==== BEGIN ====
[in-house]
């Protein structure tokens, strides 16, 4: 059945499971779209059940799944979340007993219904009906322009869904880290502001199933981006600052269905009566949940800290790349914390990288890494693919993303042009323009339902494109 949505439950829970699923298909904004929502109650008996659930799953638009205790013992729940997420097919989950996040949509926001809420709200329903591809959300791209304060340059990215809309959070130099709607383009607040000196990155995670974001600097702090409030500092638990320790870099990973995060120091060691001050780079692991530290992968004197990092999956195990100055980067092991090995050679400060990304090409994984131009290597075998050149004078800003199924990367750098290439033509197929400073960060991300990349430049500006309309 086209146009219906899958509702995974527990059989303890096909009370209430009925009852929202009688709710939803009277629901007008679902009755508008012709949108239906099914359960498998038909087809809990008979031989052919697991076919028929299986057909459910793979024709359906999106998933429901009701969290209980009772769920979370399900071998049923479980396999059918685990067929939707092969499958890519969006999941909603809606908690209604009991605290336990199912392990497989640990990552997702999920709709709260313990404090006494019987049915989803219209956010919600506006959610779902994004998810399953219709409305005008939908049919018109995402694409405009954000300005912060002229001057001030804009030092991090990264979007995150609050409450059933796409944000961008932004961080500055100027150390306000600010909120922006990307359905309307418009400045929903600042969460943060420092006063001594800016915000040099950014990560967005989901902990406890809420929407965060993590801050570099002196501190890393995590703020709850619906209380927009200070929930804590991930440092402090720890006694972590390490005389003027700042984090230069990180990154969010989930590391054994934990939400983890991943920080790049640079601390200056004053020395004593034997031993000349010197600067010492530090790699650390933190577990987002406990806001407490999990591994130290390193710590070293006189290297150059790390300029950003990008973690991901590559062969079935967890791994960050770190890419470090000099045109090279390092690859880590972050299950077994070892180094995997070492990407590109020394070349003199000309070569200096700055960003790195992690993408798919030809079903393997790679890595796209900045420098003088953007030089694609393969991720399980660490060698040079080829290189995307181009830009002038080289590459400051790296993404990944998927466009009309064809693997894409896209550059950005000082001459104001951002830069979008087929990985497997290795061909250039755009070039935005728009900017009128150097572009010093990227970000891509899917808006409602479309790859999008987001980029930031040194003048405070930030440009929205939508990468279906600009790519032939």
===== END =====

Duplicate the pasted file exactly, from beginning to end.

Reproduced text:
[in-house]
């Protein structure tokens, strides 16, 4: 059945499971779209059940799944979340007993219904009906322009869904880290502001199933981006600052269905009566949940800290790349914390990288890494693919993303042009323009339902494109 949505439950829970699923298909904004929502109650008996659930799953638009205790013992729940997420097919989950996040949509926001809420709200329903591809959300791209304060340059990215809309959070130099709607383009607040000196990155995670974001600097702090409030500092638990320790870099990973995060120091060691001050780079692991530290992968004197990092999956195990100055980067092991090995050679400060990304090409994984131009290597075998050149004078800003199924990367750098290439033509197929400073960060991300990349430049500006309309 086209146009219906899958509702995974527990059989303890096909009370209430009925009852929202009688709710939803009277629901007008679902009755508008012709949108239906099914359960498998038909087809809990008979031989052919697991076919028929299986057909459910793979024709359906999106998933429901009701969290209980009772769920979370399900071998049923479980396999059918685990067929939707092969499958890519969006999941909603809606908690209604009991605290336990199912392990497989640990990552997702999920709709709260313990404090006494019987049915989803219209956010919600506006959610779902994004998810399953219709409305005008939908049919018109995402694409405009954000300005912060002229001057001030804009030092991090990264979007995150609050409450059933796409944000961008932004961080500055100027150390306000600010909120922006990307359905309307418009400045929903600042969460943060420092006063001594800016915000040099950014990560967005989901902990406890809420929407965060993590801050570099002196501190890393995590703020709850619906209380927009200070929930804590991930440092402090720890006694972590390490005389003027700042984090230069990180990154969010989930590391054994934990939400983890991943920080790049640079601390200056004053020395004593034997031993000349010197600067010492530090790699650390933190577990987002406990806001407490999990591994130290390193710590070293006189290297150059790390300029950003990008973690991901590559062969079935967890791994960050770190890419470090000099045109090279390092690859880590972050299950077994070892180094995997070492990407590109020394070349003199000309070569200096700055960003790195992690993408798919030809079903393997790679890595796209900045420098003088953007030089694609393969991720399980660490060698040079080829290189995307181009830009002038080289590459400051790296993404990944998927466009009309064809693997894409896209550059950005000082001459104001951002830069979008087929990985497997290795061909250039755009070039935005728009900017009128150097572009010093990227970000891509899917808006409602479309790859999008987001980029930031040194003048405070930030440009929205939508990468279906600009790519032939």